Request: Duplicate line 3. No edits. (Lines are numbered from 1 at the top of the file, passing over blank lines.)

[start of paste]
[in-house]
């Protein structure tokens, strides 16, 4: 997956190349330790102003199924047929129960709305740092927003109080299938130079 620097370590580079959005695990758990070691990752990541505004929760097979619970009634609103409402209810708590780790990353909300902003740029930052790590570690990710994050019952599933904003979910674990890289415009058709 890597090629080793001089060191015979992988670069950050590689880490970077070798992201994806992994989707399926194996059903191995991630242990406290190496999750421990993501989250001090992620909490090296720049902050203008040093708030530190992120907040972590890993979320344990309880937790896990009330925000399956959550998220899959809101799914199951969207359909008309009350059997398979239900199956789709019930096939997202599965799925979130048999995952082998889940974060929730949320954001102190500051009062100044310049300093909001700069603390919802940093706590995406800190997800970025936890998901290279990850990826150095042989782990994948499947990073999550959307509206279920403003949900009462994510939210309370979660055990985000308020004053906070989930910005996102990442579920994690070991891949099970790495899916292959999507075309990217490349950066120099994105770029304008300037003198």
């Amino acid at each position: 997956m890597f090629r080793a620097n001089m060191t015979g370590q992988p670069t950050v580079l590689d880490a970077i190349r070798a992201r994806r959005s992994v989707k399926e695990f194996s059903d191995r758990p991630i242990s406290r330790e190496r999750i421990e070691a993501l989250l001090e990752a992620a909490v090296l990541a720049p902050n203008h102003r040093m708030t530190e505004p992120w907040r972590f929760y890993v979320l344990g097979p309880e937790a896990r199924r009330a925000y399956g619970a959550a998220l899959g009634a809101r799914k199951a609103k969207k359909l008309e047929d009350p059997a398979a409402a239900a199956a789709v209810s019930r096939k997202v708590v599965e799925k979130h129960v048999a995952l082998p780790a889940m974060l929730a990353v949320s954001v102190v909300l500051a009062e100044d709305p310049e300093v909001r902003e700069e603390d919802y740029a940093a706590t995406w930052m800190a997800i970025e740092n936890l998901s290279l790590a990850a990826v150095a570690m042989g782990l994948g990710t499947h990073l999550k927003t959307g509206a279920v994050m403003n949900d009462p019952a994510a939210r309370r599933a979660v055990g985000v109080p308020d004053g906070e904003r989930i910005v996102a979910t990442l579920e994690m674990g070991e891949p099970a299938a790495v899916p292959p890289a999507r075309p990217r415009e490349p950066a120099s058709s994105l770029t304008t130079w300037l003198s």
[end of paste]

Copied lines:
């Amino acid at each position: 997956m890597f090629r080793a620097n001089m060191t015979g370590q992988p670069t950050v580079l590689d880490a970077i190349r070798a992201r994806r959005s992994v989707k399926e695990f194996s059903d191995r758990p991630i242990s406290r330790e190496r999750i421990e070691a993501l989250l001090e990752a992620a909490v090296l990541a720049p902050n203008h102003r040093m708030t530190e505004p992120w907040r972590f929760y890993v979320l344990g097979p309880e937790a896990r199924r009330a925000y399956g619970a959550a998220l899959g009634a809101r799914k199951a609103k969207k359909l008309e047929d009350p059997a398979a409402a239900a199956a789709v209810s019930r096939k997202v708590v599965e799925k979130h129960v048999a995952l082998p780790a889940m974060l929730a990353v949320s954001v102190v909300l500051a009062e100044d709305p310049e300093v909001r902003e700069e603390d919802y740029a940093a706590t995406w930052m800190a997800i970025e740092n936890l998901s290279l790590a990850a990826v150095a570690m042989g782990l994948g990710t499947h990073l999550k927003t959307g509206a279920v994050m403003n949900d009462p019952a994510a939210r309370r599933a979660v055990g985000v109080p308020d004053g906070e904003r989930i910005v996102a979910t990442l579920e994690m674990g070991e891949p099970a299938a790495v899916p292959p890289a999507r075309p990217r415009e490349p950066a120099s058709s994105l770029t304008t130079w300037l003198s």